Ancient Germanic Mythology and LOST
As we all know and agree, religion and mythology figure prominently in the story of LOST. From the Egyptians right up to the Judeo-Christian religion, numerous references to Gods, statues, prophets, and stories of each mythology abound. Quite accidently, while reading “The Roots of Modern English” by L.M. Myers, a book on the origins of the English language (of all things!), I came across a story of an ancient Germanic conflict, and it seemed to parallel many of the themes found in LOST. The folklore goes that in 5th and 6th century England and Germany the main occupation of the population was hunting, fishing, and farming. They relaxed by eating, drinking, and listening to songs. However most of their more serious energy was devoted to fighting–sometimes for gain and sometimes for emotional reasons. But always in the background was a firm, even religious, belief that fighting was the proper business of man, and that the only respectable way to die was in battle. Their principal gods were Woden and Frigga, comparable to Zeus and Hera (Greek) and Jupiter and Juno (Roman). The common aspects of all three sets of gods is quite pronounced, namely that these gods are neither all-good nor all-powerful, but worthy of worship. Standing behind these gods are the three Fates (like the witches in MacBeth): old women beyond passion or personal interest, laying out the lines of the future with which even the gods cannot tamper.
As far as the afterlife goes, there is nothing comparable to the Christian idea of heaven. In the Germanic accounts, especially, not even the gods can look forward to an eternity of peace or happiness. They are temporarily ahead of their equally powerful enemies, the Giants, but the final battle (Ragnarok or Gotterdammerung) is still to come. For this battle Woden will need all the human heroes that he can get. Accordingly he keeps a corps of beautiful, hefty young female recruiting officers. These are the Valkyrie–meaning “choosers of the slain.” It is their duty to watch over battles, and whenever they see a worthy champion at the very peak of his valor and performance, they arrange for an enemy weapon to kill him. Then they take his spirit to Valhalla–the Hall of the Slain–where he goes into training for Ragnarok. Each day he fights gloriously with his peers. Each night, his wounds healed, he feasts with his companions. And in the end the great fight against the Giants will come, and it will really be the end, for neither side can win. They will destroy each other and the very earth on which they have lived, and nothing will remain but utter chaos.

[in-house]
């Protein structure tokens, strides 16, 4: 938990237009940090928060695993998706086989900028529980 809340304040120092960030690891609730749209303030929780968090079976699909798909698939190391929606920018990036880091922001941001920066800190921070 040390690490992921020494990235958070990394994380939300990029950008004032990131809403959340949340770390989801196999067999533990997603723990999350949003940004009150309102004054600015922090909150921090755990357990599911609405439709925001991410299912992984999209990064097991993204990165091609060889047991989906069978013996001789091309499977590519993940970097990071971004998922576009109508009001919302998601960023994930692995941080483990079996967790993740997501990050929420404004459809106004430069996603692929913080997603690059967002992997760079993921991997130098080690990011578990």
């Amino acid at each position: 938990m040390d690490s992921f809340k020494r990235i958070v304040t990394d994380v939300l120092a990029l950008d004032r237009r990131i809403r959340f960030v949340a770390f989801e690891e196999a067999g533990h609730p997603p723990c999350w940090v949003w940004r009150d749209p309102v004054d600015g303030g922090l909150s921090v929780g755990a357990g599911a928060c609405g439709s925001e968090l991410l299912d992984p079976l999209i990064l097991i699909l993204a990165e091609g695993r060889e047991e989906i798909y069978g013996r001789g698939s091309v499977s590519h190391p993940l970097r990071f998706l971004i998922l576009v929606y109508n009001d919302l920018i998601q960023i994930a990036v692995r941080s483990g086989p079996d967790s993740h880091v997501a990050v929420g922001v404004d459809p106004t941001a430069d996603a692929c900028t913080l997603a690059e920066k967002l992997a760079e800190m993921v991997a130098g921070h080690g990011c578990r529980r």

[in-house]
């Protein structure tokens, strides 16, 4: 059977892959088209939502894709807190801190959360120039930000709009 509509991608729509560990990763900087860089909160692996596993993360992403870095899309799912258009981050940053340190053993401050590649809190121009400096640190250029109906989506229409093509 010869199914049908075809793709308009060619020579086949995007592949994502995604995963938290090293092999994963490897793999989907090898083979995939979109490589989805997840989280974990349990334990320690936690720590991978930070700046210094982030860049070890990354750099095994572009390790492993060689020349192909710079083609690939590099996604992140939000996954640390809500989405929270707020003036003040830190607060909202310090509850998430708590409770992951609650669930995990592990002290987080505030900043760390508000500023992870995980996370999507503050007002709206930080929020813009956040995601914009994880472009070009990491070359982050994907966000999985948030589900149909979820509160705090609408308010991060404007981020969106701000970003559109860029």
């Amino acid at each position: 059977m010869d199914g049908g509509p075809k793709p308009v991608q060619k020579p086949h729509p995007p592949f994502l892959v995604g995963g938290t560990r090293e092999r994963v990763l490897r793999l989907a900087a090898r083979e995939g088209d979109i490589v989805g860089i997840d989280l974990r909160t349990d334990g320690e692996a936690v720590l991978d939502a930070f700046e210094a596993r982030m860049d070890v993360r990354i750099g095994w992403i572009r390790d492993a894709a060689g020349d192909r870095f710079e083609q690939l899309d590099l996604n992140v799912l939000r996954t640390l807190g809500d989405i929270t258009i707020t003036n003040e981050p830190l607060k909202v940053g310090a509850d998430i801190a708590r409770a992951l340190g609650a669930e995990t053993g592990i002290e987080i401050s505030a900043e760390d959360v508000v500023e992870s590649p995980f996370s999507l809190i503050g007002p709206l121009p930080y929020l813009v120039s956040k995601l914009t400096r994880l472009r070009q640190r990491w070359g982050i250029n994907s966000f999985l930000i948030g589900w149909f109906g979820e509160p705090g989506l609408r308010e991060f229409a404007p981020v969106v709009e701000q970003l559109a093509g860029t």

Now how does this play out in our story? Well, Woden can be compared to Jacob, and the leader of the Giants our Man in Black, his archenemy. . Many on this site have stated that Jacob is neither purely good nor purely evil, just like the Germanic god, Woden.
They’ve been battling for centuries, preparing for their final standoff. Each and every story in Lost has to do with a battle of some sort, from the Jack/Locke, Jack/Sawyer, Michael/Jin conflicts, to the Losties/Others conflicts, to the Freighters/Others/Losties, Widmore vs. Ben, Ben vs. Locke,–we could go on and on. They have been tested, and perhaps some of the dead have been chosen and will return to fight again (Boone, Eko, Michael?). And now in Season 6, the final battle, the Gotterdammerung, is imminent. Whether one side will triumph, or both sides destroyed remains to be seen.
As for the Valkyrie, those beautiful female recruiting officers, are they perhaps the prototypes of all of the strong women in our story? Kate, Juliette, Charlotte, Ana Lucia, Libby, Shannon? The two guards in the Looking Glass Station (Bonnie and Greta)? All of these women are strong-willed and fierce, no shrinking violets here.
Then on to the Fates, ah the Fates! The older women who know the future is preordained and cannot be changed. Perhaps one of them is Eloise Hawking–always trying to keep the universe course-corrected. Could another be Rose? An older woman convinced from the beginning that her husband was alive, that was his fate. And by Season 5 she was finished with all the fighting, she knows how it is fated to end, and wants no part of it. The third is possibly Danielle Rousseau–she knows the Island’s secrets and remains a mystery.
As I stated in the first paragraph, I came upon this mythology quite by accident, and would like to know if anyone else has anything to add! I welcome your comments!